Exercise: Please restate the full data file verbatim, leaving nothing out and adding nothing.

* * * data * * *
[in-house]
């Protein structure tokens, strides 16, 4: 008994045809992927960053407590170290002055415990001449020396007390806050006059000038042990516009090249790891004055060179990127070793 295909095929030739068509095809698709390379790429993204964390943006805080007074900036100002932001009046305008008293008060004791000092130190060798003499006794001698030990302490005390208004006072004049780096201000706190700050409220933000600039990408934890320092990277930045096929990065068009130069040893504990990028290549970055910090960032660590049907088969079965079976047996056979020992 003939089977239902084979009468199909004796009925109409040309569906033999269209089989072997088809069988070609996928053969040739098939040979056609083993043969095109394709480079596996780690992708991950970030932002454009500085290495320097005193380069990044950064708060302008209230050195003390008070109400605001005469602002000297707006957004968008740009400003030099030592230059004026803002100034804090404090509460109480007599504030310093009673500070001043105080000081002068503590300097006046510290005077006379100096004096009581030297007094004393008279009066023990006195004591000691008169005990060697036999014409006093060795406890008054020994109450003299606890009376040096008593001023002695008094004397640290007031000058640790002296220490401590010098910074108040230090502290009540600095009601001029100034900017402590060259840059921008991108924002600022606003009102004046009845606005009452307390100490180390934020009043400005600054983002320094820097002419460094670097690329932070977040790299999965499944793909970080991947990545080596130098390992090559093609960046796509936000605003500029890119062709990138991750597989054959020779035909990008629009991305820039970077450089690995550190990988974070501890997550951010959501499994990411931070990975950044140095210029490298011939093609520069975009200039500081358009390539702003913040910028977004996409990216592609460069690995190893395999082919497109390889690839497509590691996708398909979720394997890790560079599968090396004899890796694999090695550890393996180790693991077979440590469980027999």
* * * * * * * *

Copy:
[in-house]
């Protein structure tokens, strides 16, 4: 008994045809992927960053407590170290002055415990001449020396007390806050006059000038042990516009090249790891004055060179990127070793 295909095929030739068509095809698709390379790429993204964390943006805080007074900036100002932001009046305008008293008060004791000092130190060798003499006794001698030990302490005390208004006072004049780096201000706190700050409220933000600039990408934890320092990277930045096929990065068009130069040893504990990028290549970055910090960032660590049907088969079965079976047996056979020992 003939089977239902084979009468199909004796009925109409040309569906033999269209089989072997088809069988070609996928053969040739098939040979056609083993043969095109394709480079596996780690992708991950970030932002454009500085290495320097005193380069990044950064708060302008209230050195003390008070109400605001005469602002000297707006957004968008740009400003030099030592230059004026803002100034804090404090509460109480007599504030310093009673500070001043105080000081002068503590300097006046510290005077006379100096004096009581030297007094004393008279009066023990006195004591000691008169005990060697036999014409006093060795406890008054020994109450003299606890009376040096008593001023002695008094004397640290007031000058640790002296220490401590010098910074108040230090502290009540600095009601001029100034900017402590060259840059921008991108924002600022606003009102004046009845606005009452307390100490180390934020009043400005600054983002320094820097002419460094670097690329932070977040790299999965499944793909970080991947990545080596130098390992090559093609960046796509936000605003500029890119062709990138991750597989054959020779035909990008629009991305820039970077450089690995550190990988974070501890997550951010959501499994990411931070990975950044140095210029490298011939093609520069975009200039500081358009390539702003913040910028977004996409990216592609460069690995190893395999082919497109390889690839497509590691996708398909979720394997890790560079599968090396004899890796694999090695550890393996180790693991077979440590469980027999």